Being boring

As copywriters, we spend our working lives toiling to be clearer, to be snappier, and to be more engaging. But sometimes the opposite is needed, and we have to write copy that’s as dull as ditch water – and possibly as unclear.

It’s not something I have to do often, but occasionally it’s required. For example, if you need to include lots of terms and conditions in a brochure, you probably don’t want them to distract readers away from your key messages. Design and typography can help, but sometimes just making the words unappealing can mean they don’t jump out at your audience on their first look.

You can see this happening in politics all the time, where answers to tough questions are deliberately unclear, long-winded and tedious. Particularly on radio or TV, the interviewer will be so desperate to keep their audience interested, they won’t follow up and demand clarification, but will move on to another question.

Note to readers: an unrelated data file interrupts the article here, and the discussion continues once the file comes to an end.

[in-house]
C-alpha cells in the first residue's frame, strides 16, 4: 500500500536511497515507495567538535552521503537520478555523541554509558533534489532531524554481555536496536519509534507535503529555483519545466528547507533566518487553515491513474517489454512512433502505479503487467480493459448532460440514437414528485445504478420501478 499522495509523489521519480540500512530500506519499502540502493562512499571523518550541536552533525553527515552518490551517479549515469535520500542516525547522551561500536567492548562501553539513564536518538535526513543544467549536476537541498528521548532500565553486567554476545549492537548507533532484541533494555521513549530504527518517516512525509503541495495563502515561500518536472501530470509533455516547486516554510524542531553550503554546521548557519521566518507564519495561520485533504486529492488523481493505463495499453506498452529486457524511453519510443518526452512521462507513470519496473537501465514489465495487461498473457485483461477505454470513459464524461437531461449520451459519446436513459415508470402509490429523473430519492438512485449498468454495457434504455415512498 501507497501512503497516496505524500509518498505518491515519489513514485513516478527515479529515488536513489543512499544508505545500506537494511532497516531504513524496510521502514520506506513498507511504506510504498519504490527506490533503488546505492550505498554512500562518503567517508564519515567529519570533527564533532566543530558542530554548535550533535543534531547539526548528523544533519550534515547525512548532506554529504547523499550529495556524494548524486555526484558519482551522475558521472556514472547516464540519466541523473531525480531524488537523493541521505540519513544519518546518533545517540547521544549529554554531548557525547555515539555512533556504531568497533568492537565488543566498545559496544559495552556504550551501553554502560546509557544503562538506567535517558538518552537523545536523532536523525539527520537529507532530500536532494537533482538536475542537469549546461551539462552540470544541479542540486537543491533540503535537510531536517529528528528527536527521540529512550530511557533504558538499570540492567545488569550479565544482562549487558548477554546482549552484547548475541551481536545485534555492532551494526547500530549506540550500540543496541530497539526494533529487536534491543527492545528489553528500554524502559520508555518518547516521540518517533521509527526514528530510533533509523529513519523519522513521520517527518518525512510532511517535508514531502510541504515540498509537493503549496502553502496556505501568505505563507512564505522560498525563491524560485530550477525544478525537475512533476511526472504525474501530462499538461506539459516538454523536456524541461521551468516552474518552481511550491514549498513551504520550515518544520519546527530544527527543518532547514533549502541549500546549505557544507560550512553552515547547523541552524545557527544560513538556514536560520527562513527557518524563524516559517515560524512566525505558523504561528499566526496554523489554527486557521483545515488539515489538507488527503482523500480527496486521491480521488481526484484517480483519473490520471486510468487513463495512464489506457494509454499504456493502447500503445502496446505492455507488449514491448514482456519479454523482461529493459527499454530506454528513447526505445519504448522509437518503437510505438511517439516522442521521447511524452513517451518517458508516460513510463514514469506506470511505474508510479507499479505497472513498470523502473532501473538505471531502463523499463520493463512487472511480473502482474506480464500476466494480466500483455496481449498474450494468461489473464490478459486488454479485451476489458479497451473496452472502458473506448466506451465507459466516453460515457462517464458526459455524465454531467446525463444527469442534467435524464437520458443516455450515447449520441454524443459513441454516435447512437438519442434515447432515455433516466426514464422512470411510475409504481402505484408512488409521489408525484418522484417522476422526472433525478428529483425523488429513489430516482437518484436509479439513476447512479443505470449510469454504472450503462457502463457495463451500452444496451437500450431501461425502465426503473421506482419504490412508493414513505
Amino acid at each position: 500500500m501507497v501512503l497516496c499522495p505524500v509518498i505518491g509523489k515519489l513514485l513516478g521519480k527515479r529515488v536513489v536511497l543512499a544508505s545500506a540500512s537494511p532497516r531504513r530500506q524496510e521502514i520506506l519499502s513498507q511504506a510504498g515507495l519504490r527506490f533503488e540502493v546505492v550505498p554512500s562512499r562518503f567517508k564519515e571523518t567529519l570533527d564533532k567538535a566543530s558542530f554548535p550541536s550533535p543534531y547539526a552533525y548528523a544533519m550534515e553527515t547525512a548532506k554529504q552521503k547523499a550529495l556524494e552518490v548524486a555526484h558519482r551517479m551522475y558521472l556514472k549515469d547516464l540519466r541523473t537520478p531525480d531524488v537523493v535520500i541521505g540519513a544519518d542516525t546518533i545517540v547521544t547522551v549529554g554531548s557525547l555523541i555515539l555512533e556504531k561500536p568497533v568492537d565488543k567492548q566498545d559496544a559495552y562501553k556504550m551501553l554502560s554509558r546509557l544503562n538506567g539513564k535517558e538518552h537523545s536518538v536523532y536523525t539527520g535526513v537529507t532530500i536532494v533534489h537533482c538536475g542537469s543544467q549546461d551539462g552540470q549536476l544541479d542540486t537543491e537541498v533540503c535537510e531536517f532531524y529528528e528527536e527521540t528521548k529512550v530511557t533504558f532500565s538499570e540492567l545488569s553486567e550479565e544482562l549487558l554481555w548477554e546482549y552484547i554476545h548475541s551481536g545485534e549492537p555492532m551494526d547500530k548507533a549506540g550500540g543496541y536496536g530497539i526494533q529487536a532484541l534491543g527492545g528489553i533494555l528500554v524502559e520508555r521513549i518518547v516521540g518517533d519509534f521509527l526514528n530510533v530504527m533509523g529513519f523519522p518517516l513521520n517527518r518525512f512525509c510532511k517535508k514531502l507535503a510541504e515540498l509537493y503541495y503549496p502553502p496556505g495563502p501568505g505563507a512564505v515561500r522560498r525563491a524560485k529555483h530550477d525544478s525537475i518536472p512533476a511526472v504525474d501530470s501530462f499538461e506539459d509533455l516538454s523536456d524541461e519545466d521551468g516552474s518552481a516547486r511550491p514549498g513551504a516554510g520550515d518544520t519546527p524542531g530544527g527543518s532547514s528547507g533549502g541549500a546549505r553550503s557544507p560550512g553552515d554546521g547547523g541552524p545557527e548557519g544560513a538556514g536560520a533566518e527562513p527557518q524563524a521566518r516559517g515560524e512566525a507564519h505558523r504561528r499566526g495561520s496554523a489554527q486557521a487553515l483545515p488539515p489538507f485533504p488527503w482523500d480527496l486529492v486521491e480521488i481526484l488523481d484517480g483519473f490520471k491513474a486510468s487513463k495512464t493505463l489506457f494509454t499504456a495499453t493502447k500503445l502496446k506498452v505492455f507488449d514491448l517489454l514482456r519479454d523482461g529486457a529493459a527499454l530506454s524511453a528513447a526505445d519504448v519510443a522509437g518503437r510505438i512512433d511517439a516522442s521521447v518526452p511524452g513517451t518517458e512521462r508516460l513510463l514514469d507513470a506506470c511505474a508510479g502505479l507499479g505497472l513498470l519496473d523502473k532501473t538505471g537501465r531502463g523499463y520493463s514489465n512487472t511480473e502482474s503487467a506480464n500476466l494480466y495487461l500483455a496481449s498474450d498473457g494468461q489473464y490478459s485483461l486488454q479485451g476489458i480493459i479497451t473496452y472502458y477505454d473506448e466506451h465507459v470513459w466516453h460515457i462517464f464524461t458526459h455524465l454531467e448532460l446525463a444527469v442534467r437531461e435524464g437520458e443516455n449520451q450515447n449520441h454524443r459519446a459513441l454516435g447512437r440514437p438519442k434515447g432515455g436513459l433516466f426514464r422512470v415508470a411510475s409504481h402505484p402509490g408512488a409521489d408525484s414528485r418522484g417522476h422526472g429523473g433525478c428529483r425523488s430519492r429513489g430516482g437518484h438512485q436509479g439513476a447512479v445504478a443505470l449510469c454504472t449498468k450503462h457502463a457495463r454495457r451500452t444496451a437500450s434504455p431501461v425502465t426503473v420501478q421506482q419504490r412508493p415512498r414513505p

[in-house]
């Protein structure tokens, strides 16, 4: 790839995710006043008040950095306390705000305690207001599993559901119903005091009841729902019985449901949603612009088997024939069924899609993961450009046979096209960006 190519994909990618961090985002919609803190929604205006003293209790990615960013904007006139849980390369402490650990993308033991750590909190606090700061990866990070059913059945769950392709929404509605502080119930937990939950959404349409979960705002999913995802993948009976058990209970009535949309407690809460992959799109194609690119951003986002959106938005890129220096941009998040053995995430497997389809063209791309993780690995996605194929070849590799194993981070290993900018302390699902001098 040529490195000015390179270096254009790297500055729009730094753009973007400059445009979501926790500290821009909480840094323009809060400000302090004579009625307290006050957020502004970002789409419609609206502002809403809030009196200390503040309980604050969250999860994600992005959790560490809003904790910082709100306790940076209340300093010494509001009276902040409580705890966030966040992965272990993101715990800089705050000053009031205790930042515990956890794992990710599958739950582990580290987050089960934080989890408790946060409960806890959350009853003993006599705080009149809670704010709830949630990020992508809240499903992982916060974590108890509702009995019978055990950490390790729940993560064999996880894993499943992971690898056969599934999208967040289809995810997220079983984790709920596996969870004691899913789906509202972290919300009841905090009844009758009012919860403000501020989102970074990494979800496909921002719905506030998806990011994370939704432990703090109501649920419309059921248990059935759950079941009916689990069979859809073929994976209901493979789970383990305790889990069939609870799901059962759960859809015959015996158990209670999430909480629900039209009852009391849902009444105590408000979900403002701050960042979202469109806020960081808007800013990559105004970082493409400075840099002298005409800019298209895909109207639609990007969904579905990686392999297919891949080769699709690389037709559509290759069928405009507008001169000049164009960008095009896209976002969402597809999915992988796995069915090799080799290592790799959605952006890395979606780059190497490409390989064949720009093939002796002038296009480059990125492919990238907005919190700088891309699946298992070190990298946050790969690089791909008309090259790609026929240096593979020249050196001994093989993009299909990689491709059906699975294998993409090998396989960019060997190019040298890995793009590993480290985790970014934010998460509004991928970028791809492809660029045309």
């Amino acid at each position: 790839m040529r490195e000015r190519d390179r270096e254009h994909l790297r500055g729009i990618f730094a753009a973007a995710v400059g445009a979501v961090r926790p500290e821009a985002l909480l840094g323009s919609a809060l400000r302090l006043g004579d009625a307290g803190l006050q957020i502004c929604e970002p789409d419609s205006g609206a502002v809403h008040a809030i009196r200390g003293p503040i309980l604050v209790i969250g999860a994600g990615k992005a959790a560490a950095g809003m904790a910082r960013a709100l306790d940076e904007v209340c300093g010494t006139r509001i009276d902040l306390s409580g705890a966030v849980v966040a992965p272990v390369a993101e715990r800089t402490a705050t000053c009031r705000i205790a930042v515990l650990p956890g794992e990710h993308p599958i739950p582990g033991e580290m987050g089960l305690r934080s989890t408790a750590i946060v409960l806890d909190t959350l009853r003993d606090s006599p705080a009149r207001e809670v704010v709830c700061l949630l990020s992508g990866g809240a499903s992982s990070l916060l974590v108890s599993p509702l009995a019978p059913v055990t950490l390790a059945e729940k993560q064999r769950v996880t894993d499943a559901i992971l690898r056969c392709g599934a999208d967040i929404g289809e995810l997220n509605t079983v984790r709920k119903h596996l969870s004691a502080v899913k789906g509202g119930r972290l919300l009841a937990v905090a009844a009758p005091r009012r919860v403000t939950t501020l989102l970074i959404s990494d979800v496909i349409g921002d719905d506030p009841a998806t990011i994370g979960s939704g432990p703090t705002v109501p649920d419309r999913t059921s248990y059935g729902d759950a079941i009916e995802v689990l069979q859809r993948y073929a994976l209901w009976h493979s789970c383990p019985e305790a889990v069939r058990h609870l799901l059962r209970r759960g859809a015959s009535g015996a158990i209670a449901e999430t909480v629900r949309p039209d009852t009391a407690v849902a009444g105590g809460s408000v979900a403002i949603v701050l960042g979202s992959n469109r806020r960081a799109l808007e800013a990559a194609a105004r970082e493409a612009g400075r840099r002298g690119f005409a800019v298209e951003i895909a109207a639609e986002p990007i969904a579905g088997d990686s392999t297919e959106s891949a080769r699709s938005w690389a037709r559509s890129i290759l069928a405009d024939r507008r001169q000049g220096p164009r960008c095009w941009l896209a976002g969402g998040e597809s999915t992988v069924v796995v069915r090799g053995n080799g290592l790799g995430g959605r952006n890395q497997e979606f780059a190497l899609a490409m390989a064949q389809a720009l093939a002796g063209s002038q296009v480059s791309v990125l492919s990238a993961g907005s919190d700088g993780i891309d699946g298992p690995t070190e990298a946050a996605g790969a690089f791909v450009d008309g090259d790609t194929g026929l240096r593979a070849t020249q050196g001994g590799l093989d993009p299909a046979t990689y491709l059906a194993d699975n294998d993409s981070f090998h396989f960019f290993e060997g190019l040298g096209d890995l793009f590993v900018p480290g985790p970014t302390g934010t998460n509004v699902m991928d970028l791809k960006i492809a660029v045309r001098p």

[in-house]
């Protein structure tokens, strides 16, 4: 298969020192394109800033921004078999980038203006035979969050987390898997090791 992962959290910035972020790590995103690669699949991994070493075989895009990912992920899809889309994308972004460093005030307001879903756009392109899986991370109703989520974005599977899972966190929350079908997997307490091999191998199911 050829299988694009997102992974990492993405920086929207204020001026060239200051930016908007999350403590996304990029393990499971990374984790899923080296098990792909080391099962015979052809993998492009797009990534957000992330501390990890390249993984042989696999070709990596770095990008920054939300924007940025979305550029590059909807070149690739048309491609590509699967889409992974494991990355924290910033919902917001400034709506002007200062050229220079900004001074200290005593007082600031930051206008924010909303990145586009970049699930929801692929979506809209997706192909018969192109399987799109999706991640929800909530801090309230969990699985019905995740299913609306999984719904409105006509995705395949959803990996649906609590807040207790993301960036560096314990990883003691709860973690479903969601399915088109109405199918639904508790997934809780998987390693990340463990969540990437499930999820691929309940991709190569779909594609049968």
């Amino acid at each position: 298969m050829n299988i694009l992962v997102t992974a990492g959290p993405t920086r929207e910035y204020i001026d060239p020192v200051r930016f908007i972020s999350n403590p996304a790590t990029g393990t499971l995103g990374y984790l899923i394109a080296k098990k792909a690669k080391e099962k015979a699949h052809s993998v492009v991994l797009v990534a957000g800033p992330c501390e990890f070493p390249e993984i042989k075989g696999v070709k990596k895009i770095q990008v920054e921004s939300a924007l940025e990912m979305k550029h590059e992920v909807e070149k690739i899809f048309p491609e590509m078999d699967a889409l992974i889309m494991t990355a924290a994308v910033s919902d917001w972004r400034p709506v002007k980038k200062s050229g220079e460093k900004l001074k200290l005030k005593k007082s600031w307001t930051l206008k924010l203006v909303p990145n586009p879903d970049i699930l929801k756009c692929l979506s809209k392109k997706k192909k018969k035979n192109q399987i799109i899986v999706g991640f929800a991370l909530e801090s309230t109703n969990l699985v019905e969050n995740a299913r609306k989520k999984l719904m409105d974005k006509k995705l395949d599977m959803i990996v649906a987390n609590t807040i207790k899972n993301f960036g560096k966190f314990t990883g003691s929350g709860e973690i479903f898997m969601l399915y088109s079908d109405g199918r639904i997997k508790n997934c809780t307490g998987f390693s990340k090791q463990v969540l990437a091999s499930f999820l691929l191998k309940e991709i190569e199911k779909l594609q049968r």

I’m not suggesting marketing copywriters use that kind of tactic, but it’s certainly interesting to observe how others do it.

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